And yet, this bill requires the kind of situation that makes teenagers less safe, and pushes them into more risky and dangerous activity.
Why is it every Blumenthal bill “for the children” will make children less safe?
And just think about how this plays out for an LGBTQ child, brought up in a strictly religious family, who wants to use the internet to find like-minded individuals. Under this bill, that information gets reported back to the parents — and seems way more likely to lead to distress, harm and even possibly suicidal ideation — because of this bill.
In other words, this bill tries to prevent suicide by forcing websites to take down information that might help prevent suicides, and then forces vulnerable kids in dangerous home environments to share data with their parents, which seems more likely to drive them towards suicide.
It’s like the worst possible way of dealing with vulnerable children.
There are, of course, other problems with the bill, but the whole thing is based on a fundamental misunderstanding of how to raise resilient kids. You don’t do it by spying on their every move. You do it by giving kids the freedom to explore and learn, but equipped with the knowledge that not everything is safe, and not every idea is a good one. You teach them to recognize that the world can be dangerous, but they need to learn how to be equipped to deal with that. Obviously, the best strategies for that will differ at different ages and based on the individual child. But assuming that all children up to age 16 must be surveilled by their parents and that websites should be forced to block information about which many kids will want to explore, seems like it would create a horrifically bad result for many, many children — including the most vulnerable.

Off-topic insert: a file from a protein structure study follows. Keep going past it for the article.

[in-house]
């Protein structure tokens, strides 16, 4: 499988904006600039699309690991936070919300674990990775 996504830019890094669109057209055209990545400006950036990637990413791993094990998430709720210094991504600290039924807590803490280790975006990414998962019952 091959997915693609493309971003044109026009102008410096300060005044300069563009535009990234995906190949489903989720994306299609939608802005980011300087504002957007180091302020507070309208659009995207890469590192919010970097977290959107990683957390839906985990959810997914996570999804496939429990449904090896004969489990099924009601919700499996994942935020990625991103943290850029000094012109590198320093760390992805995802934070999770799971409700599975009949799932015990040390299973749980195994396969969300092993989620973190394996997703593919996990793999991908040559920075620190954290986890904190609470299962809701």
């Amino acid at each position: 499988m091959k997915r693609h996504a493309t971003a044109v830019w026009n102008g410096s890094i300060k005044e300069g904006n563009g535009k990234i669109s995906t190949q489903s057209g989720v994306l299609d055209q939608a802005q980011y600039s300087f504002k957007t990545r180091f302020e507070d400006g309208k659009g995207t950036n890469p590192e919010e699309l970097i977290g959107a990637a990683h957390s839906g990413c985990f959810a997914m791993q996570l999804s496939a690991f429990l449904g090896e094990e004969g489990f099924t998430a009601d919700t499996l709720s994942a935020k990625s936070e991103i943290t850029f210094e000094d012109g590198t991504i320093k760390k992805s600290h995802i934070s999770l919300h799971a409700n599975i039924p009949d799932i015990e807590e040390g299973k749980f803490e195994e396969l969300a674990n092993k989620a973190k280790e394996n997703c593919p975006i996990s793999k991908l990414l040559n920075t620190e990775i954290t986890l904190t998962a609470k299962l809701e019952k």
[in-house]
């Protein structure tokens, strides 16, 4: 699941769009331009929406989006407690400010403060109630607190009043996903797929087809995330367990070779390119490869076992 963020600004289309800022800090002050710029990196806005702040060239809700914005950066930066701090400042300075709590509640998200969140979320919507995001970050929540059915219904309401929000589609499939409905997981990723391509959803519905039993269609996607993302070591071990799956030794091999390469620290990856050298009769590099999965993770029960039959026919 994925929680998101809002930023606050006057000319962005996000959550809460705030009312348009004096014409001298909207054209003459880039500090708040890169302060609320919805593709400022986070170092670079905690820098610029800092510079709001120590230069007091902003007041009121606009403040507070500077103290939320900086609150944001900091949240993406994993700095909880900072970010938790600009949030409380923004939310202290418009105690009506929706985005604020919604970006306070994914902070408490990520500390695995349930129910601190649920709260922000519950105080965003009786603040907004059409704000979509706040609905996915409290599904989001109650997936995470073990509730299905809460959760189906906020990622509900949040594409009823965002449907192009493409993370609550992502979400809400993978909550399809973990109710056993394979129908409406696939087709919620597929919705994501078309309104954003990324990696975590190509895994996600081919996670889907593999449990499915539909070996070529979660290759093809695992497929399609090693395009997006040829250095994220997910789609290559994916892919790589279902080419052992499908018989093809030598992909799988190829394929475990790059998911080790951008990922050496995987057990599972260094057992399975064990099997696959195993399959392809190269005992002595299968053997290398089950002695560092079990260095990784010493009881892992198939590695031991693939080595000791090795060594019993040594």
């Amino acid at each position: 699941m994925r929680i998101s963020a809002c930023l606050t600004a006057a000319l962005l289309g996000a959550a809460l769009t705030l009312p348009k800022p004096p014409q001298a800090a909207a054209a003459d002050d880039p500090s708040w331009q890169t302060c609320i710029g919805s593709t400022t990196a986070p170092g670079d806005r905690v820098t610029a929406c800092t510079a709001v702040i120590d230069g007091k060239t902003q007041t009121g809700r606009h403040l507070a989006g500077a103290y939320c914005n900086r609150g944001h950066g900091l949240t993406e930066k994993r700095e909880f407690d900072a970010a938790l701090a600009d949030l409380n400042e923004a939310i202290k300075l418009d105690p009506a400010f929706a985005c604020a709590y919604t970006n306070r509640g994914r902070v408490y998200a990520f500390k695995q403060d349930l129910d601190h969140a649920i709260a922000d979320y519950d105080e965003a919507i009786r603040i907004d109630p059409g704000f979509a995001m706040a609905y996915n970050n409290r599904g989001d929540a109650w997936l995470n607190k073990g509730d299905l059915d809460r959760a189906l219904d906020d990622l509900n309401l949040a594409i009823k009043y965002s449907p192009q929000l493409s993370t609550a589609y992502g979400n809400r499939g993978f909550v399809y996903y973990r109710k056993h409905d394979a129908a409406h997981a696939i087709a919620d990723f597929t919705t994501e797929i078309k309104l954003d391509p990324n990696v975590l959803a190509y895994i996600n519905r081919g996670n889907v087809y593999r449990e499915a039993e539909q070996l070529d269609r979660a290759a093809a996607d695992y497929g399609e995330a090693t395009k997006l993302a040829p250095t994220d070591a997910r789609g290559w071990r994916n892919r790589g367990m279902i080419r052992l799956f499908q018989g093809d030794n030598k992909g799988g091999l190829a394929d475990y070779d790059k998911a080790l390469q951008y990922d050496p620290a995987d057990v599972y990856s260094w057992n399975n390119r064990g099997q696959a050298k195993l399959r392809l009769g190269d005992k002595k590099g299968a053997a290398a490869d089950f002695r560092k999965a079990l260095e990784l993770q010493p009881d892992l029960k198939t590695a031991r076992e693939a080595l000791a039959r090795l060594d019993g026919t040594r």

It’s truly incredible how many horrible, horrible laws about the internet one man can sponsor, but Senator Blumenthal really has become a one-man “terrible bill idea” shop. People of Connecticut: do better. As for Blackburn, well, she’s always been terrible, but I find it amusing to remind people she put out this video a decade ago, screaming about how the internet should never be regulated. And now look at her.
Filed Under: children, duty of care, eating disorders, for the children, harm prevention, marsha blackburn, online safety, parental tools, richard blumenthal, suicide, surveillance